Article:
On World Health Day make FOOD your first and best medicine
Every 7th April is designated by the World Health Organisation as World Health Day. From its inception at the First Health Assembly in 1948 and since taking effect in 1950, the celebration has aimed to create awareness of a specific health theme to highlight a priority area of concern for the World Health Organisation.
Over the past 50 years this has brought to light important health issues such as mental health, maternal and child care, and climate change. The celebration is marked by activities which extend beyond the day itself and serves as an opportunity to focus worldwide attention on these important aspects of global health.
To mark World Health day this year, I am delighted to have been asked to contribute an article for Natural Health News, a website dedicated to providing information on complementary and alternative health choices. Their aim is to provide news, articles and opinions which support a more holistic way of life and which provide choices for those who wish to manage their health naturally.
Here is a section of the article (you can read the full article here):
On World Health Day 2019 make FOOD your first and best medicine
Worldwide, chronic diseases are escalating out of control. The World Health Organisation’s (WHO) statistics report that 1.9 billion adults were overweight in 2016 and of these, over 650 million were obese.
The WHO’s Global Report on Diabetes (2016) calculated that over 422 million adults were living with diabetes in 2014, compared with 108 million in 1980.
More and more of are becoming sicker than ever before. Many of us will know someone with diabetes, obesity, cardiovascular disease, degenerative, digestive or autoimmune disorders or who has been diagnosed with cancer.
Millions of our children are stricken with obesity, diabetes, autism and other distressing health conditions in epidemic numbers. The WHO statistics for 2016 reported that 41 million children under the age of 5 were overweight or obese, as were over 340 million children and adolescents (aged 5 - 19).
Lifestyle-driven diseases and condition are preventable
But despite all we know about the contribution of unhealthy, nutrient-poor and highly processed diets to the Western scourge chronic diseases, the WHO’s World Health Day 2019 campaign and manifesto says nothing about how these diseases are lifestyle-driven, largely preventable and often reversible.
The campaign says nothing about the fundamental importance of a balanced and varied diet of fresh, nutrient-dense, chemical-free foods and how the right nutrition is at the very heart of restoring, maintaining and improving health and quality of life for populations around the globe.
These foods are far from ‘rocket science’. They’re the deep nutrition found in traditional foods like meat, eggs, butter, cheese and milk from grass-fed animals; bone and mineral broths; organic fruit and vegetables; wild-caught seafood; cultured and fermented foods; and healing herbs and spices.
They’re the very foods that kept generations of our ancestors free from the chronic diseases which plague us today and they will do the same for us.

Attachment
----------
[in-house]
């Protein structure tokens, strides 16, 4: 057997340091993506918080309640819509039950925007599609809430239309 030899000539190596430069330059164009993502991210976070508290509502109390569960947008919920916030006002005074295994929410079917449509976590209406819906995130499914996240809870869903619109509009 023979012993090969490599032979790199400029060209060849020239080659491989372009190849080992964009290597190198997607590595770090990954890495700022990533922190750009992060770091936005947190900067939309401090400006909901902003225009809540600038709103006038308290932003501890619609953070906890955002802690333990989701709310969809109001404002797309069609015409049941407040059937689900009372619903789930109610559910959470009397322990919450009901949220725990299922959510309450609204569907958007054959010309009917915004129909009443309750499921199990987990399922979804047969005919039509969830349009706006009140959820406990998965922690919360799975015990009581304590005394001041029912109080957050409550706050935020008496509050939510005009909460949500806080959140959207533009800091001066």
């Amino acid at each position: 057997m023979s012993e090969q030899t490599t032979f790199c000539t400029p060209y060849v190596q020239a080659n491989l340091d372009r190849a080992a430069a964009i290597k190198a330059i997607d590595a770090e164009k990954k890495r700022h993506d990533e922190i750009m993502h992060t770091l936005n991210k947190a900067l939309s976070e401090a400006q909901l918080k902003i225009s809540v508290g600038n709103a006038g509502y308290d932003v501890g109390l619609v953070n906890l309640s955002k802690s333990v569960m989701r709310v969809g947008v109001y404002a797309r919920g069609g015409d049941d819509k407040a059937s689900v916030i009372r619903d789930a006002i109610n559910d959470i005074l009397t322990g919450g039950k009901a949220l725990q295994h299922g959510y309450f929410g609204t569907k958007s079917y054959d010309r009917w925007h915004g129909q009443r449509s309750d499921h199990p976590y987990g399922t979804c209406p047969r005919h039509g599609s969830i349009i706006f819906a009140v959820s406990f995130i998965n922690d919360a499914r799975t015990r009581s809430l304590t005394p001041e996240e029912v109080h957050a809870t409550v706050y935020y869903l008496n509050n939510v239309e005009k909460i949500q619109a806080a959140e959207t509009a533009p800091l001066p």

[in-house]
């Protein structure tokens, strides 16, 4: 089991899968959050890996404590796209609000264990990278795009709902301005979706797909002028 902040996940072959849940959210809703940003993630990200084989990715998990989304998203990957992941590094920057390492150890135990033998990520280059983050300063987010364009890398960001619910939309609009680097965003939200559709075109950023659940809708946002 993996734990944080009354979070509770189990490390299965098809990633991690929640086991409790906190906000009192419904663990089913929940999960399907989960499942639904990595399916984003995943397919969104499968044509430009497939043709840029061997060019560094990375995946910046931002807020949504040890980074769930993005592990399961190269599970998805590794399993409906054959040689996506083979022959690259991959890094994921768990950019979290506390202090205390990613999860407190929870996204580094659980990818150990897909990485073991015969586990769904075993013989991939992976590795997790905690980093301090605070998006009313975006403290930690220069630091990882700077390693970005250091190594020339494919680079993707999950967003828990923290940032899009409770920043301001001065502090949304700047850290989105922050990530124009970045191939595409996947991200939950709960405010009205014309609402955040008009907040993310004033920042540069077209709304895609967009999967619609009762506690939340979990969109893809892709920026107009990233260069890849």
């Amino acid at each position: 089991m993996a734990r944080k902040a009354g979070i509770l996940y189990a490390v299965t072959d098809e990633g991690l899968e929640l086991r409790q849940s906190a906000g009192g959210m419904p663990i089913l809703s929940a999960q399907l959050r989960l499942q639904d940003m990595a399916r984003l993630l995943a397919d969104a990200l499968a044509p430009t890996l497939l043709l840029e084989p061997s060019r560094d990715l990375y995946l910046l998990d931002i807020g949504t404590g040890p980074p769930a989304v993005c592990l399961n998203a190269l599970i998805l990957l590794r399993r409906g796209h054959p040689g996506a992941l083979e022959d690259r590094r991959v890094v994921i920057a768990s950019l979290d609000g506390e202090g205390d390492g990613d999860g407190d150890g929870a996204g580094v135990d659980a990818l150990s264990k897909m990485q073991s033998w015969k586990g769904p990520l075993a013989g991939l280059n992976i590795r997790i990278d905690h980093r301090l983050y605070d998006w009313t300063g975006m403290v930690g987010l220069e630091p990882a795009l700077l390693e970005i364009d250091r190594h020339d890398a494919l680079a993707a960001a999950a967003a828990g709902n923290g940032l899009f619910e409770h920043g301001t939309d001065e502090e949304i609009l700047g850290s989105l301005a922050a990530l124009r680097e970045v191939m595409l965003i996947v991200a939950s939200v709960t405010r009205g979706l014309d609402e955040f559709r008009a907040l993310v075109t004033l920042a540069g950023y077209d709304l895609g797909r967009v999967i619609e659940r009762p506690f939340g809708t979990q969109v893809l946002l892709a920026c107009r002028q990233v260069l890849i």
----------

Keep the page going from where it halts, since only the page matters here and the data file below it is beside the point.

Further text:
But today, we fall prey to fad diets and follow nutritional advice based on poor or mis-informed science (or often, no science at all). We’re confused about what we should eat for our health and we find it increasingly difficult to make food choices for better health.
Race to the bottom
We no longer understand where our food comes from, or how it’s produced and we’re losing the skills to cook real, ‘whole’ foods from scratch. We in the UK are now leading the global race to the bottom of international league tables for health and disease through our consumption of ultra-processed foods.
The WHO’s 2019 campaign hands the first-line responsibility to the primary health care sector:
“At its heart, primary health care is about caring for people and helping them improve their health or maintain their wellbeing, rather than just treating a single disease or condition.
Primary health care should be the first level of contact with the health system, where individuals, families and communities receive most of their health care—from promotion and prevention to treatment, rehabilitation and palliative care—as close as possible to where they live and work.”
And indeed, from the cradle to the grave, no matter where we might live on the planet, health workers in primary teams are the first (and often the last) touch-point for local populations. We’re entreated to make health a reality through
“individuals and communities who have access to high quality health services so that they take care of their own health and the health of their families; skilled health workers providing quality, people-centred care; and policy-makers committed to investing in primary health care.”
Words are not enough
If we’re serious about making health a reality, we need to start by empowering our communities with the confidence to expect and demand better.
We need to educate our primary health teams on the right nutrition (based on sound, evidence-based science, not industry-led and nutritional dogma) and equip them with the knowledge, skills and resources to educate and support their communities to reclaim their kitchens and take back their health.
And we need to focus on working with and supporting our farming and food systems to get the traditional, high quality foods that kept generations of our ancestors healthy back onto our tables.
If any issues have been raised in this article which resonate with you, why not book a 30-minute health clarity consultation with me to see if one of my Nutrition and Lifestyle Health Coaching Programmes can help you?